Kavain Interference with Amphetamine Immunoassay

J Anal Toxicol. 2020 Dec 16:bkaa178. doi: 10.1093/jat/bkaa178. Online ahead of print.


Introduction: We encountered unexpected false positive urine results in three patients for amphetamine-type substances by immunoassay, measured as part of community drug prevention programmes. Kavain was identified in all three urine samples by gas chromatography mass spectrometry (GC-MS). No other potential cross-reactants were found.Kavain is a kava-lactone present in kava, a ceremonial and recreational drink derived from roots and stem of the plant Piper Methysticum. It is consumed regularly by many indigenous Pacific and Australian Aboriginal communities.

Methods: Urine immunoassay was performed on a Beckman Coulter AU480 Analyser using CEDIA amphetamine-type substances reagent and DRI ethanol reagent. Three different kava powders were purchased from local kava clubs and dissolved in ethanol, then evaporated and reconstituted in blank urine and analysed by immunoassay, GC-MS for amphetamine-type substances. Additionally authentic kavain standard was also tested for cross reactivity by immunoassay and analysed by GC-MS to compare the mass fragmentation pattern and retention time with the kava powder and patient specimens.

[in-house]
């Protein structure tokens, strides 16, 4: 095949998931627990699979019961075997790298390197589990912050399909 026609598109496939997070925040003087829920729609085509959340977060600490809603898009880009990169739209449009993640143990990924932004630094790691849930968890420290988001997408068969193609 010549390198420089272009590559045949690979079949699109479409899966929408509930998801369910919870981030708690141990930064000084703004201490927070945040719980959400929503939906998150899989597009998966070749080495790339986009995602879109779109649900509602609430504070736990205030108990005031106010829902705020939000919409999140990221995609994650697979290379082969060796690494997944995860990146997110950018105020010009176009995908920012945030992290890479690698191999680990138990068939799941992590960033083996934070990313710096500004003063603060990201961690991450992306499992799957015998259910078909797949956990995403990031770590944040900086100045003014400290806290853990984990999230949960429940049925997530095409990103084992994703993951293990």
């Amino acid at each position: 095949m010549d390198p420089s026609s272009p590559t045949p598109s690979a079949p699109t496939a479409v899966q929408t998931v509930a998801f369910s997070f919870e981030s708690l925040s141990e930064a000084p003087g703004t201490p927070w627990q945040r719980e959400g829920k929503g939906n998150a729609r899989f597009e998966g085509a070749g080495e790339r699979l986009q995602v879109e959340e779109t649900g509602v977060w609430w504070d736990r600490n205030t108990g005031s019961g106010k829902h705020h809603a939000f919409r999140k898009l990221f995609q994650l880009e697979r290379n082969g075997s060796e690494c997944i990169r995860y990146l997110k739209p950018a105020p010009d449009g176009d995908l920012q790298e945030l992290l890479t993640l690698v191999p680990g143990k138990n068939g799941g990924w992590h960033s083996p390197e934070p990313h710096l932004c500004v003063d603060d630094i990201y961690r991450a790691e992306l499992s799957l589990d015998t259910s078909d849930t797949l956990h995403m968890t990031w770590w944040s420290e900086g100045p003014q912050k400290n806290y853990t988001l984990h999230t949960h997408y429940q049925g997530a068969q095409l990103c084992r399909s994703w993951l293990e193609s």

Results and discussion: The patient urine samples tested positive by CEDIA immunoassay for amphetamines. However, when analysed by GCMS they were negative for amphetamine-type but contained kavain.The kava powders and kavain standard all cross reacted with the amphetamine immunoassay to give falsely detected results. GCMS did not identify any amphetamine-type compounds in any of the Kava powders nor in the kavain standard.

Conclusion: To our knowledge, this is the first report of false positive amphetamine measurements due to kavain, a component of the kava drink, widely consumed in Oceania and Australasia.